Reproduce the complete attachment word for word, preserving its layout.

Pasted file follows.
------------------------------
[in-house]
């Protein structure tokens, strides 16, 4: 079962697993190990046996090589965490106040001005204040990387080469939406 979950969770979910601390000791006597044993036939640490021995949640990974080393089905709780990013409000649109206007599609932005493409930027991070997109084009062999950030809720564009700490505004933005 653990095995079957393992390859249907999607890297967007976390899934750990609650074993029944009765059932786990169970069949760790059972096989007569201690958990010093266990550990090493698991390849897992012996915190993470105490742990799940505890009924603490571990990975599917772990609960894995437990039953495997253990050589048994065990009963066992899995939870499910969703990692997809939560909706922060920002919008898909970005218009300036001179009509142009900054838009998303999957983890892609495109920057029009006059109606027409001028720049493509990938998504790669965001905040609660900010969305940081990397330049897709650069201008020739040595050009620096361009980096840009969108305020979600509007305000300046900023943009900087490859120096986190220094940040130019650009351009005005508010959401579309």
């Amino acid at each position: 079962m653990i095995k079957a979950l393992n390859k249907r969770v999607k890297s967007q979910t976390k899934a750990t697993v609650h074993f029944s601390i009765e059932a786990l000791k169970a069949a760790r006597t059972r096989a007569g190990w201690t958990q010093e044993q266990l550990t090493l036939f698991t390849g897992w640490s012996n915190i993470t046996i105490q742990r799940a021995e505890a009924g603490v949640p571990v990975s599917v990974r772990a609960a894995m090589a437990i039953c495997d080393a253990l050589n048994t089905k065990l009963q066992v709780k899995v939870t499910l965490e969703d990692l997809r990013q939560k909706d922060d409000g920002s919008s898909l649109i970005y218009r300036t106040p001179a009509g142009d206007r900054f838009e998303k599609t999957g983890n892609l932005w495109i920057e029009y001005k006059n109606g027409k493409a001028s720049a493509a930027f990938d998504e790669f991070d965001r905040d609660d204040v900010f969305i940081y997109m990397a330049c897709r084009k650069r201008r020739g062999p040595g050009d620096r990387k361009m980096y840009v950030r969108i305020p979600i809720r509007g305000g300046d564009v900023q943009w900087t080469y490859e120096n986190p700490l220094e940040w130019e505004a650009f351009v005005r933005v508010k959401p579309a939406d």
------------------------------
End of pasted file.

[in-house]
């Protein structure tokens, strides 16, 4: 079962697993190990046996090589965490106040001005204040990387080469939406 979950969770979910601390000791006597044993036939640490021995949640990974080393089905709780990013409000649109206007599609932005493409930027991070997109084009062999950030809720564009700490505004933005 653990095995079957393992390859249907999607890297967007976390899934750990609650074993029944009765059932786990169970069949760790059972096989007569201690958990010093266990550990090493698991390849897992012996915190993470105490742990799940505890009924603490571990990975599917772990609960894995437990039953495997253990050589048994065990009963066992899995939870499910969703990692997809939560909706922060920002919008898909970005218009300036001179009509142009900054838009998303999957983890892609495109920057029009006059109606027409001028720049493509990938998504790669965001905040609660900010969305940081990397330049897709650069201008020739040595050009620096361009980096840009969108305020979600509007305000300046900023943009900087490859120096986190220094940040130019650009351009005005508010959401579309």
């Amino acid at each position: 079962m653990i095995k079957a979950l393992n390859k249907r969770v999607k890297s967007q979910t976390k899934a750990t697993v609650h074993f029944s601390i009765e059932a786990l000791k169970a069949a760790r006597t059972r096989a007569g190990w201690t958990q010093e044993q266990l550990t090493l036939f698991t390849g897992w640490s012996n915190i993470t046996i105490q742990r799940a021995e505890a009924g603490v949640p571990v990975s599917v990974r772990a609960a894995m090589a437990i039953c495997d080393a253990l050589n048994t089905k065990l009963q066992v709780k899995v939870t499910l965490e969703d990692l997809r990013q939560k909706d922060d409000g920002s919008s898909l649109i970005y218009r300036t106040p001179a009509g142009d206007r900054f838009e998303k599609t999957g983890n892609l932005w495109i920057e029009y001005k006059n109606g027409k493409a001028s720049a493509a930027f990938d998504e790669f991070d965001r905040d609660d204040v900010f969305i940081y997109m990397a330049c897709r084009k650069r201008r020739g062999p040595g050009d620096r990387k361009m980096y840009v950030r969108i305020p979600i809720r509007g305000g300046d564009v900023q943009w900087t080469y490859e120096n986190p700490l220094e940040w130019e505004a650009f351009v005005r933005v508010k959401p579309a939406d």